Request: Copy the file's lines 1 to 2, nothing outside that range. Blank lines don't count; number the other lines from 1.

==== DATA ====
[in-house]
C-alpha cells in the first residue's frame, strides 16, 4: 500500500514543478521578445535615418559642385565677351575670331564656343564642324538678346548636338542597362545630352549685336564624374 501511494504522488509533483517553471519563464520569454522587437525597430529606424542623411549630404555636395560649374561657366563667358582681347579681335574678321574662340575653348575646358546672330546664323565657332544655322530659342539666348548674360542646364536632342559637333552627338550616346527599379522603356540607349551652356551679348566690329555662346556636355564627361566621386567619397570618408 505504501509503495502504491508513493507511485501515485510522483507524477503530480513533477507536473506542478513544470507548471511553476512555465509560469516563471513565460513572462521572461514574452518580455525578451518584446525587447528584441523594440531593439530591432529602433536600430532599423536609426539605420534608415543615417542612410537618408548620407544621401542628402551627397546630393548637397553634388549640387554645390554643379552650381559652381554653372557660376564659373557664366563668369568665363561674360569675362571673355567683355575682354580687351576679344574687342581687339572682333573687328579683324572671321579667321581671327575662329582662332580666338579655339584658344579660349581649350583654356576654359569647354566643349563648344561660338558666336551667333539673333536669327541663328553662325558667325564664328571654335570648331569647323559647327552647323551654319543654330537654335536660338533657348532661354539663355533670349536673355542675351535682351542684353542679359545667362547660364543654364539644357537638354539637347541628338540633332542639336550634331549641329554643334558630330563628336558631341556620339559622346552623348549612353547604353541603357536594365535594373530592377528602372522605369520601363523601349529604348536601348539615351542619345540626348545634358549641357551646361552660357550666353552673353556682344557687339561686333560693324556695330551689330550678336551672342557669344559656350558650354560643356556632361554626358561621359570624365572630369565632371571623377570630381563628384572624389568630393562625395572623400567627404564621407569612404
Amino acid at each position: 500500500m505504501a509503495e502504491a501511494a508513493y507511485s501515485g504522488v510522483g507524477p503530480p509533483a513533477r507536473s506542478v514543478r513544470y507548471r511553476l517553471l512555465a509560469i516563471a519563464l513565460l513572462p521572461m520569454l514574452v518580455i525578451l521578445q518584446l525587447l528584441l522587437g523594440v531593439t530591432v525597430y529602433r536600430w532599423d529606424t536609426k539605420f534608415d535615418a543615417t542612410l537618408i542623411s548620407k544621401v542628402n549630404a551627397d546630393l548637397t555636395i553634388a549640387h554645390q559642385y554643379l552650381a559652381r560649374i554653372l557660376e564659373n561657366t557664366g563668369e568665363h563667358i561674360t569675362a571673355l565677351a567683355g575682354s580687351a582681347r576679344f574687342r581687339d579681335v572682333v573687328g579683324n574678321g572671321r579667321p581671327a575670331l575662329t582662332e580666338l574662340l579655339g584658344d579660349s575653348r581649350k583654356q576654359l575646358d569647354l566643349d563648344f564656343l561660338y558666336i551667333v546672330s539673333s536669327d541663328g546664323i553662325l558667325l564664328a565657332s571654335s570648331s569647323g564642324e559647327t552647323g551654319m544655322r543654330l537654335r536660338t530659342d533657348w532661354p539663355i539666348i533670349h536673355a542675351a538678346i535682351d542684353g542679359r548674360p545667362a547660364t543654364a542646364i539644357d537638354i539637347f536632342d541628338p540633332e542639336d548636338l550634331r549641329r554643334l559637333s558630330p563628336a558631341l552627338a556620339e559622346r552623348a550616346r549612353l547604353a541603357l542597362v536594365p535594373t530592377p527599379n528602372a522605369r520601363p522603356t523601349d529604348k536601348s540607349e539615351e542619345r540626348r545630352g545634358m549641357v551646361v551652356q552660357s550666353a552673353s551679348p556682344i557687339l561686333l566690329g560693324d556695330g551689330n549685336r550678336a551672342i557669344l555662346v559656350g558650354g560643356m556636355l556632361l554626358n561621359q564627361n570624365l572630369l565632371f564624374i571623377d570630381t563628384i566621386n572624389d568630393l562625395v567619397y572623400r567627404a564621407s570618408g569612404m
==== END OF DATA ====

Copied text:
[in-house]
C-alpha cells in the first residue's frame, strides 16, 4: 500500500514543478521578445535615418559642385565677351575670331564656343564642324538678346548636338542597362545630352549685336564624374 501511494504522488509533483517553471519563464520569454522587437525597430529606424542623411549630404555636395560649374561657366563667358582681347579681335574678321574662340575653348575646358546672330546664323565657332544655322530659342539666348548674360542646364536632342559637333552627338550616346527599379522603356540607349551652356551679348566690329555662346556636355564627361566621386567619397570618408 505504501509503495502504491508513493507511485501515485510522483507524477503530480513533477507536473506542478513544470507548471511553476512555465509560469516563471513565460513572462521572461514574452518580455525578451518584446525587447528584441523594440531593439530591432529602433536600430532599423536609426539605420534608415543615417542612410537618408548620407544621401542628402551627397546630393548637397553634388549640387554645390554643379552650381559652381554653372557660376564659373557664366563668369568665363561674360569675362571673355567683355575682354580687351576679344574687342581687339572682333573687328579683324572671321579667321581671327575662329582662332580666338579655339584658344579660349581649350583654356576654359569647354566643349563648344561660338558666336551667333539673333536669327541663328553662325558667325564664328571654335570648331569647323559647327552647323551654319543654330537654335536660338533657348532661354539663355533670349536673355542675351535682351542684353542679359545667362547660364543654364539644357537638354539637347541628338540633332542639336550634331549641329554643334558630330563628336558631341556620339559622346552623348549612353547604353541603357536594365535594373530592377528602372522605369520601363523601349529604348536601348539615351542619345540626348545634358549641357551646361552660357550666353552673353556682344557687339561686333560693324556695330551689330550678336551672342557669344559656350558650354560643356556632361554626358561621359570624365572630369565632371571623377570630381563628384572624389568630393562625395572623400567627404564621407569612404